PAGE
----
21 Apr 2020
The CCG along with St Helens Council and St Helens Cares partners are supporting a regional campaign to boost the numbers of care workers in the short term and help care for the elderly at home and in care, and free up space in hospitals.
With the Covid-19 crisis outbreak putting increased pressure on hospital wards with limited numbers of beds available, local authorities across the North West are keen to show people the benefits of working in the sector, and hire more carers in the short-term to deal with the crisis and beyond.
The ‘Be a Care Hero’ campaign looks to highlight the benefits of working in the adult social care sector and aims to attract people with transferable skills – who are unable to work currently as furloughed, have been made redundant or an reduced hours – such as those who work in the hospitality or airlines industry and students.
The campaign is being run, in conjunction with local authorities, by the North West Association of Directors of Adult Social Services (ADASS), who say they are on a mission to recruit people across the region to support adult social care services during the ongoing coronavirus pandemic.
Councils across the North West have said they have seen a reduction of up to 50 per cent in staff numbers due to factors relating to Covid-19. ADASS is therefore looking to recruit key sector workers, from care workers in residential homes to care workers in people’s own homes, as well as cooks, cleaners and more.
Delyth Curtis, ADASS regional vice-chair, said: “There is a real issue mounting across adult social care so we have joined together to launch this much-needed recruitment campaign.
“With an estimated one-in-four workers likely to be furloughed in the UK, there is a huge number of people with incredible skills that would be greatly valued within adult social care right now. These are incredibly fulfilling and rewarding roles supporting some of the most vulnerable people in our communities when they need it most.”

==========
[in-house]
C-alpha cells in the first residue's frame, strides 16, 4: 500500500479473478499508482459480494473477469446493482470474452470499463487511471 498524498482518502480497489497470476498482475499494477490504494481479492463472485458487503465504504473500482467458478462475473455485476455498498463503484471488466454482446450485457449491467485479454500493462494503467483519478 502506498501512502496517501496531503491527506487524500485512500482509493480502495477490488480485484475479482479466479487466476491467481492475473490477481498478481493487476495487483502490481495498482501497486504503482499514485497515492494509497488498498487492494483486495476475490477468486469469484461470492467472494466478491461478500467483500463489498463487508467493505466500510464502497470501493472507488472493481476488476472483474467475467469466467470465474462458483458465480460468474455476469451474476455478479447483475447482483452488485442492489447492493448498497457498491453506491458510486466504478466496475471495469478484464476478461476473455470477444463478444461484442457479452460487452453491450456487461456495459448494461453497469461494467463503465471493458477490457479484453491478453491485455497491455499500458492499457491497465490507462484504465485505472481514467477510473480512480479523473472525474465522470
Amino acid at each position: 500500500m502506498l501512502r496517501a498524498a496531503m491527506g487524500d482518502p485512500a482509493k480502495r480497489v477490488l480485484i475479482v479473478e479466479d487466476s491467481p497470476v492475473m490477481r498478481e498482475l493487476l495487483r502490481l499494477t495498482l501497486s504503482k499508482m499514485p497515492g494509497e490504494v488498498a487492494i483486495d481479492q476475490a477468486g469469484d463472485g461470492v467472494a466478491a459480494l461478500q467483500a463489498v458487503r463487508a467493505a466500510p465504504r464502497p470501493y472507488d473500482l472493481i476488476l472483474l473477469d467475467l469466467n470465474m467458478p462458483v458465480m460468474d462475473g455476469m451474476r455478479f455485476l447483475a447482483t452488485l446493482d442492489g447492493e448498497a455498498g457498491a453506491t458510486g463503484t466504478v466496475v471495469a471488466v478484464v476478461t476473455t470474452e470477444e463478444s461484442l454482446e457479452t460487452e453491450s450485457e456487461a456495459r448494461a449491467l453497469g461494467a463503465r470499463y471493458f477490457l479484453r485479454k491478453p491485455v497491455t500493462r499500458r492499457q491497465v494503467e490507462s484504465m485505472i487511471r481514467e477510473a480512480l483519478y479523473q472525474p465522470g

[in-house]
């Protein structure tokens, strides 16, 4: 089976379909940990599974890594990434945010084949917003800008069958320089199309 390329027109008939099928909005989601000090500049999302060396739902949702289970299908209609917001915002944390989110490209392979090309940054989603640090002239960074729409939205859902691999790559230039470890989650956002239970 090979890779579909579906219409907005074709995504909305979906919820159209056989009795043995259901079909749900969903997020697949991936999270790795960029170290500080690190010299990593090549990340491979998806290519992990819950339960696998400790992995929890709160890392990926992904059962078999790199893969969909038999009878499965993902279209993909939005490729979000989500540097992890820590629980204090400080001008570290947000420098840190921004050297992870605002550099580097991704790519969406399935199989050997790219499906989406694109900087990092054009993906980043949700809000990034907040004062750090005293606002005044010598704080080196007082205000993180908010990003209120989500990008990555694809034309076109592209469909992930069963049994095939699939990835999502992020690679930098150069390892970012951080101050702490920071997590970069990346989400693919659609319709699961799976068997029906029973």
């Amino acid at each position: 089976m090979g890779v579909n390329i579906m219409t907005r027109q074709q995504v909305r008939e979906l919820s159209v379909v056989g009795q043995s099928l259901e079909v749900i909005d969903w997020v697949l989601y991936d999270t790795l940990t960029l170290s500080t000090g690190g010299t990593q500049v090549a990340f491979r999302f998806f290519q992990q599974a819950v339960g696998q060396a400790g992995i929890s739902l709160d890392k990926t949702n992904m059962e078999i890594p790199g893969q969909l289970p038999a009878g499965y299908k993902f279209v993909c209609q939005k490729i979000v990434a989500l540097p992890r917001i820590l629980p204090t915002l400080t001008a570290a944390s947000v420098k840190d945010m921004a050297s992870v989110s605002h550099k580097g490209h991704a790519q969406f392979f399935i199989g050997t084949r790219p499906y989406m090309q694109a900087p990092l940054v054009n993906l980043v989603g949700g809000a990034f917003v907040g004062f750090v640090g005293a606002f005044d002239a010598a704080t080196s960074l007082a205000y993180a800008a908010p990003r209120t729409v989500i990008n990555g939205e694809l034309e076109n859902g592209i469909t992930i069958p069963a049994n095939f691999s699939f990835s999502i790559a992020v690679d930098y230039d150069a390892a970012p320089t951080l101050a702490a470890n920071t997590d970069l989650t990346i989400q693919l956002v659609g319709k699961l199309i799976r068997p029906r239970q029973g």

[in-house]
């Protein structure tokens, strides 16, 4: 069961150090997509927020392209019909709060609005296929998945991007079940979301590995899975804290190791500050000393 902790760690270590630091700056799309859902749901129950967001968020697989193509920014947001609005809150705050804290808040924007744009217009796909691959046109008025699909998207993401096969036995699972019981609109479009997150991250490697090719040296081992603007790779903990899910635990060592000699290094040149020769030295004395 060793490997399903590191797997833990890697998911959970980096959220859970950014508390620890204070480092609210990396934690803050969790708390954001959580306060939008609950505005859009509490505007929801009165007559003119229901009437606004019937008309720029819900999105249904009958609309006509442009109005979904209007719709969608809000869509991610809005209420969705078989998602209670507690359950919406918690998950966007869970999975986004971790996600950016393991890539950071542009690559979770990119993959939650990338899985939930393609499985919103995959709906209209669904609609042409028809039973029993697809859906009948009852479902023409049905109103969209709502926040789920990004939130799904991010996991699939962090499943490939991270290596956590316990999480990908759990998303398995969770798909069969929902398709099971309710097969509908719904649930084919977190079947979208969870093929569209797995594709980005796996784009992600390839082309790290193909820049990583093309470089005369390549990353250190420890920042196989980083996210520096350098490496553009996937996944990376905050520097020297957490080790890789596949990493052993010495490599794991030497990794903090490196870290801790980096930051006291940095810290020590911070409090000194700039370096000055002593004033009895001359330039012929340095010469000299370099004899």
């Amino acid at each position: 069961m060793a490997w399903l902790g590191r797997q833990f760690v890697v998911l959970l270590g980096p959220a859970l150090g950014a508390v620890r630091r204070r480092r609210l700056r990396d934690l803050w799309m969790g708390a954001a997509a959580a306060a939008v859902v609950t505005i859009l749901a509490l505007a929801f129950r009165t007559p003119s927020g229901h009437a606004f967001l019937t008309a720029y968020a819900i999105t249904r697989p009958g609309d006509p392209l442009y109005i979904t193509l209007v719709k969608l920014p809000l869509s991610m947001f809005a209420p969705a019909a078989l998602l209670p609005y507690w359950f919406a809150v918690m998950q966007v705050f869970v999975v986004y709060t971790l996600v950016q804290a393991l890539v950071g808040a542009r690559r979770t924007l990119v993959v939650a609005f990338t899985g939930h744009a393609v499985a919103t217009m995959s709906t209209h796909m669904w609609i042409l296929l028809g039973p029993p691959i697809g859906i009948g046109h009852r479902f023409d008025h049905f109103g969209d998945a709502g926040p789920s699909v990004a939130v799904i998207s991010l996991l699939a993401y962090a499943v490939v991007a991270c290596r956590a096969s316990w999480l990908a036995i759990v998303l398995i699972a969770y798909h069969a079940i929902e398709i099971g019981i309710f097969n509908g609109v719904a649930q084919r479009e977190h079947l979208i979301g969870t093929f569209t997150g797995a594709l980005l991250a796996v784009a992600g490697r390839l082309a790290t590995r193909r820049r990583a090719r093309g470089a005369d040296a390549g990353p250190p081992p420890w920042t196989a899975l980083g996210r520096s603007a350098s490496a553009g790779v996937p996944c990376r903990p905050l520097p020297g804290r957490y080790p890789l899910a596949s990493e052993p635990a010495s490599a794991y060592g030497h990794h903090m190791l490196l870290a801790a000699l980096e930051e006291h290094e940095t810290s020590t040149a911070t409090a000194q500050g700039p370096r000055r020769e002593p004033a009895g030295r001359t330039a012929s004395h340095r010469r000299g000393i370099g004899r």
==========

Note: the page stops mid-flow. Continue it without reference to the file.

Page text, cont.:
Cllr Marlene Quinn, Cabinet Member for Adult Social Care and Health, said: “Now more than ever we need people to join the social care sector and help us to look after some of St Helens’ most vulnerable residents as we battle through the worst health crisis in the UK for generations.
“This campaign is aimed at recruiting staff to our local care workforce both in the home care sector and within residential settings, not only now but also in the future. Social Care is a very rewarding sector to work in, and now more than any other time people are starting to understand what the role entails and also how vital it is for both St Helens and the country.
If you think you have what it takes to be a great and compassionate carer, come and join our team of amazing staff locally and help make a real difference.”
Lisa Urch, a social worker in St Helens who is supporting the campaign, said: “I have worked in adult social care for the last 20 years and have provided care and support to individuals with learning disabilities and people in the community. I’ve been able to build relationships to enable people to be as independent as possible in their own home - this helps with their wellbeing and gives them a better quality of life.
“Just by helping someone in a small way, whatever that is, I find really satisfying and rewarding along with the support and the training given, it’s just like being a big happy family. I can’t imagine doing any other job.”
Visit www.greater.jobs to see what roles are available and how to apply - search for ‘social care’ in Merseyside.
You can also email email@example.com or telephone 01744 67 6131 for more information.